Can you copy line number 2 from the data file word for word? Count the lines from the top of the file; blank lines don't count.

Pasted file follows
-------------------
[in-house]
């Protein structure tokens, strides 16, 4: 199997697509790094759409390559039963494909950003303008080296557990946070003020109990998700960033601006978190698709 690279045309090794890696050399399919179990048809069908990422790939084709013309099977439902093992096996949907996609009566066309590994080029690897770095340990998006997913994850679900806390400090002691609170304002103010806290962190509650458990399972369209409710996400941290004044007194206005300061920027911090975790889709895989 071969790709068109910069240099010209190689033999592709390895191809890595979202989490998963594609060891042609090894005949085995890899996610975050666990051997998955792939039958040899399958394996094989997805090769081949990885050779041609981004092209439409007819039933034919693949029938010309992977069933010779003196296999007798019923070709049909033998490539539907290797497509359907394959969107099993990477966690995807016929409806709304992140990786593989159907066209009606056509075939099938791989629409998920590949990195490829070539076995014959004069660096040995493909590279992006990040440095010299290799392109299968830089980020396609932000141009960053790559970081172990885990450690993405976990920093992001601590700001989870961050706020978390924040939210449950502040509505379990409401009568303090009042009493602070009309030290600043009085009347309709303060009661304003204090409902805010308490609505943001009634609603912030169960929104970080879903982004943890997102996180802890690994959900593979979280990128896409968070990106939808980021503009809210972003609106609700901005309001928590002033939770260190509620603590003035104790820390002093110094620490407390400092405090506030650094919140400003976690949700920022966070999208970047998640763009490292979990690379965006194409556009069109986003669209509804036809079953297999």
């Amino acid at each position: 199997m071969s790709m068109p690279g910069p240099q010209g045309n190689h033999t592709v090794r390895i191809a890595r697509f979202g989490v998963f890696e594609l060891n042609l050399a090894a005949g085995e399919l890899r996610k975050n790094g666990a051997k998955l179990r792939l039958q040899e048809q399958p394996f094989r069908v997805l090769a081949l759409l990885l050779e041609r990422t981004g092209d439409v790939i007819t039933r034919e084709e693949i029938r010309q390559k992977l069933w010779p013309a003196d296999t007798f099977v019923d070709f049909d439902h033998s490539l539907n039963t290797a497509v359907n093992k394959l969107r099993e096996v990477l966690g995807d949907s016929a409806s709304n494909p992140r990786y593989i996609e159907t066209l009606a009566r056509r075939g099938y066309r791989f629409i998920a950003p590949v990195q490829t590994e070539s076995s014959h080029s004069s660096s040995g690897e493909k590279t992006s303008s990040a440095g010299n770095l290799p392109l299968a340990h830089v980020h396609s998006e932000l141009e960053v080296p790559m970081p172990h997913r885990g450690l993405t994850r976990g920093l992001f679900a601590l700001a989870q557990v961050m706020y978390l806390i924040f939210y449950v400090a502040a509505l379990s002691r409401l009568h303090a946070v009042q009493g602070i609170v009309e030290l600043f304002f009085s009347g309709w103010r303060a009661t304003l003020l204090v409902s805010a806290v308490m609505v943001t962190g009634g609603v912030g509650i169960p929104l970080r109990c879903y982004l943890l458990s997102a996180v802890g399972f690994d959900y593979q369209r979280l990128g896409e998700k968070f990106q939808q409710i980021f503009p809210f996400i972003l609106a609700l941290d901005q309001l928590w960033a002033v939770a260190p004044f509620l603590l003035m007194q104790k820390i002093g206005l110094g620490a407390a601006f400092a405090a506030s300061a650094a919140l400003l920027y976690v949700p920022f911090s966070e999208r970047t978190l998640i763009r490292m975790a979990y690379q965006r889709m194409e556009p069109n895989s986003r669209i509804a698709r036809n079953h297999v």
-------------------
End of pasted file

């Protein structure tokens, strides 16, 4: 199997697509790094759409390559039963494909950003303008080296557990946070003020109990998700960033601006978190698709 690279045309090794890696050399399919179990048809069908990422790939084709013309099977439902093992096996949907996609009566066309590994080029690897770095340990998006997913994850679900806390400090002691609170304002103010806290962190509650458990399972369209409710996400941290004044007194206005300061920027911090975790889709895989 071969790709068109910069240099010209190689033999592709390895191809890595979202989490998963594609060891042609090894005949085995890899996610975050666990051997998955792939039958040899399958394996094989997805090769081949990885050779041609981004092209439409007819039933034919693949029938010309992977069933010779003196296999007798019923070709049909033998490539539907290797497509359907394959969107099993990477966690995807016929409806709304992140990786593989159907066209009606056509075939099938791989629409998920590949990195490829070539076995014959004069660096040995493909590279992006990040440095010299290799392109299968830089980020396609932000141009960053790559970081172990885990450690993405976990920093992001601590700001989870961050706020978390924040939210449950502040509505379990409401009568303090009042009493602070009309030290600043009085009347309709303060009661304003204090409902805010308490609505943001009634609603912030169960929104970080879903982004943890997102996180802890690994959900593979979280990128896409968070990106939808980021503009809210972003609106609700901005309001928590002033939770260190509620603590003035104790820390002093110094620490407390400092405090506030650094919140400003976690949700920022966070999208970047998640763009490292979990690379965006194409556009069109986003669209509804036809079953297999």